“Replacing your existing toilet with a full-on smart toilet, which in addition to the bidet includes features like air drying, automatic flushing and built-in smart speakers, is a professional project, since it involves adding a GFCI outlet within three feet of the toilet,” he says. “But manufacturers also sell bidet seats that work with your existing toilet and don’t require electricity or plumbing modifications.”

Exterior projects

Spending time in the great outdoors can be refreshing and relaxing. DiClerico says, “As we head outside, this is a good opportunity for what we call low-contact home improvement projects, for homeowners who want to minimize contact with the outside world, including home service pros.”

Early spring is an ideal time to roll up your sleeves and focus on essential maintenance repairs since many homes have been battered by harsh winter weather.

5. Inspect gutters, downspouts and roof. “Consider hiring a pro to clean your gutters and inspect the system for signs of rotting or corrosion,” says DiClerico. “They will also be able to do a close-up inspection of the roof, looking for trouble spots, like cracked or missing shingles or issues with the flashing around chimneys and skylights.”

6. Exterior paint projects. “The weather will be warm enough in most parts of the country for house paint to adhere and dry properly,” DiClerico points out. “If it’s been more than 10 years since your house’s last paint job, you’re ready for a fresh coat. Otherwise, paying a pro to add a fresh pop of color to the front door is an inexpensive way to boost your curb appeal.”

7. Add a deck or patio. If you’re looking to get more out of your backyard and there’s room in your budget, consider adding a deck or patio. “HomeAdvisor puts the average cost at around $7,500, though it can be done for less if you keep the design and materials simple,” says DiClerico. “With the addition of an outdoor fireplace or patio heater, you’ll be able to use the new space well into the colder months, if not year-round.”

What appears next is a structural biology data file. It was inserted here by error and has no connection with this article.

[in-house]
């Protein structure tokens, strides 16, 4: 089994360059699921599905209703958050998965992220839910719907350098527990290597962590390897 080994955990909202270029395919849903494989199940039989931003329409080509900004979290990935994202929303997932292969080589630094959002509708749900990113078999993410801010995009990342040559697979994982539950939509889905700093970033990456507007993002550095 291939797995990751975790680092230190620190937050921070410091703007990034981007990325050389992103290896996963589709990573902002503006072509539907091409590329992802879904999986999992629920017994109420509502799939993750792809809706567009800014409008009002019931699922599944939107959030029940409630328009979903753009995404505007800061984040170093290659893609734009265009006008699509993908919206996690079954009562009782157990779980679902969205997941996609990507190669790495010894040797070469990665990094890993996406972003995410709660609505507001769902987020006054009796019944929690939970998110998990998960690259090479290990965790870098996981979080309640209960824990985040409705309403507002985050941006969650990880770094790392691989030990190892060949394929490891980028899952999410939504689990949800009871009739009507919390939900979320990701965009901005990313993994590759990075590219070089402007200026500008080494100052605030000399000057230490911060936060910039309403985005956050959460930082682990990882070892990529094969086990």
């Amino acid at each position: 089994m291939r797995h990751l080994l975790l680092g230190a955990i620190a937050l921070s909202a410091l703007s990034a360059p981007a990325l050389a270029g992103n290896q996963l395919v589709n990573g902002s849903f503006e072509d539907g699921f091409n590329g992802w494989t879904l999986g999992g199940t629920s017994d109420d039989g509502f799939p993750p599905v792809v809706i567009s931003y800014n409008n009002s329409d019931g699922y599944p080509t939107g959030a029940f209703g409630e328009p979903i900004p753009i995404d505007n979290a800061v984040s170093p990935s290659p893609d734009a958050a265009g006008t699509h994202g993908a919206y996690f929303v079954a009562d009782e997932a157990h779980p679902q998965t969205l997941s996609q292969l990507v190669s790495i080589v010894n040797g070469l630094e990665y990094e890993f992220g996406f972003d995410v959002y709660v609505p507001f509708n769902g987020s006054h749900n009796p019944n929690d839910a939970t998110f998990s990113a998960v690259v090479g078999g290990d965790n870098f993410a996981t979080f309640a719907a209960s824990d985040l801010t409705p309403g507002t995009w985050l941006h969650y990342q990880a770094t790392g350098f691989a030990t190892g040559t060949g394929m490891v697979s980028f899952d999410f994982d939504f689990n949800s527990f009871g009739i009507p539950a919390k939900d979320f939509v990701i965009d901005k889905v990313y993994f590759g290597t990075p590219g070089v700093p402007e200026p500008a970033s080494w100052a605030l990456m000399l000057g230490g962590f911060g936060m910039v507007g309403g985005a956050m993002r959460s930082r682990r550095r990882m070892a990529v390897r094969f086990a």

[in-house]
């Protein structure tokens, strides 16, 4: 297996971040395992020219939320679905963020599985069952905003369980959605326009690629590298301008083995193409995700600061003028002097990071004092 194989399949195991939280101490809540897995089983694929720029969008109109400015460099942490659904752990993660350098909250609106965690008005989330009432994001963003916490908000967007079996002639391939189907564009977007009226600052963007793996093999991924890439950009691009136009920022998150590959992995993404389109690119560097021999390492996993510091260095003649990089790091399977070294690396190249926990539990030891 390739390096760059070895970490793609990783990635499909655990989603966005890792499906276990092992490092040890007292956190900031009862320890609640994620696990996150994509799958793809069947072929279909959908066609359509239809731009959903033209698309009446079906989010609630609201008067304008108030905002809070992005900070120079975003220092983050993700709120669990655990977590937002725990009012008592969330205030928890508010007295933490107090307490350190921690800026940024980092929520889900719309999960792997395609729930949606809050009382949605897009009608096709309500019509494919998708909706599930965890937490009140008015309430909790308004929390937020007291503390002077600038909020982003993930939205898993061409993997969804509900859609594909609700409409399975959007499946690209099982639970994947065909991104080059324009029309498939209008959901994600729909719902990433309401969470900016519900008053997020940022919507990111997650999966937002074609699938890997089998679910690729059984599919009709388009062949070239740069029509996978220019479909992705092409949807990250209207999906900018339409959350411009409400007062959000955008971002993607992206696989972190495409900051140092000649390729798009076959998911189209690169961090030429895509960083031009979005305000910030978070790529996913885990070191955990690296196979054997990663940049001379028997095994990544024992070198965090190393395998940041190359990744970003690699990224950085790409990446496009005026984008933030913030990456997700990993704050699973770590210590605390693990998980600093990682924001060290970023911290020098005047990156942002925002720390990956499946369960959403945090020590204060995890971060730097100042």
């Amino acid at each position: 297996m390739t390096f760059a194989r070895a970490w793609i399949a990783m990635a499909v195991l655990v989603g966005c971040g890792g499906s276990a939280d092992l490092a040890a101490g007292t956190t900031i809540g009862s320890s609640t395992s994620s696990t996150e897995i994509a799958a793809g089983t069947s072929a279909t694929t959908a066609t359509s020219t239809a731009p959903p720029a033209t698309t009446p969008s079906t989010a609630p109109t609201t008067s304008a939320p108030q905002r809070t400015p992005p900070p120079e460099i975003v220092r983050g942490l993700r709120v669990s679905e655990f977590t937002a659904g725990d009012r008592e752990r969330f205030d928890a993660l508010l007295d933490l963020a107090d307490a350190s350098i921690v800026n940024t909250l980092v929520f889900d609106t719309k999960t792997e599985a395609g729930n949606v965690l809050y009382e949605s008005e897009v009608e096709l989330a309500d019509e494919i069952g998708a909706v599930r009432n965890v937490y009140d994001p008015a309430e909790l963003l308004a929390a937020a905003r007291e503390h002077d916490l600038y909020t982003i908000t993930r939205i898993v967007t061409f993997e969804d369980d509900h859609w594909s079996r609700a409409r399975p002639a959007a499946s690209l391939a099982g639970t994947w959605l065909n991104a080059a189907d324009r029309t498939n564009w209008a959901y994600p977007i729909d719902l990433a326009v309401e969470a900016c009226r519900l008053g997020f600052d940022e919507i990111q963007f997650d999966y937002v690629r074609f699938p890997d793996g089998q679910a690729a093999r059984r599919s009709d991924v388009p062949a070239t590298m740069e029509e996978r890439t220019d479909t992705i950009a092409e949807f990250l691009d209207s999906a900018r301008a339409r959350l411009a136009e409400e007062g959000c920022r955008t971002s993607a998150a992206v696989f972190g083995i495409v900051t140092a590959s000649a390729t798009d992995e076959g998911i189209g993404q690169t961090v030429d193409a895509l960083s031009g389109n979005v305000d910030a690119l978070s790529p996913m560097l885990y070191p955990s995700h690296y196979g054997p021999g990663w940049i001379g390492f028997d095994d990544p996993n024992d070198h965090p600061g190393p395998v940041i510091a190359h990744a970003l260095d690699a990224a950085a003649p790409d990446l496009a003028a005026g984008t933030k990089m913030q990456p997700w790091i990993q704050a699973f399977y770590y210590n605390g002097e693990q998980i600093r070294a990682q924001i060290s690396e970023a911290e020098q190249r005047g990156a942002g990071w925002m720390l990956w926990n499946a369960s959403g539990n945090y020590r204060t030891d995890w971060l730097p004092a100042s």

Project planning

Even if you’re not ready to launch a big project, now is a great time to start planning. On a major kitchen or bathroom remodel, the planning phase should take from three to six months. DiClerico says homeowners who try to fast track it invariably make costly mistakes.

“Now is the time to gather inspiration images using Pinterest and other social media tools, or starting an old-fashioned scrapbook or design board,” he says. “And you can start to assemble your team, researching contractors, architects and designers. The savviest home pros will be able to hop on a Zoom video call or other telecommuting software.”

Plus the latest virtual reality and augmented reality tools make it possible to get started on the design without a lot of person-to-person contact—all part of the emerging new normal for the home improvement space.

DiClerico says, “It’s also important to note that most home services are small businesses, so home pros are struggling as much as restaurant workers and other members of the service industry. If you’re in a position to hire out certain home maintenance projects, it will help the local economy.”

Article previously published by Brenda Richardson on Forbes.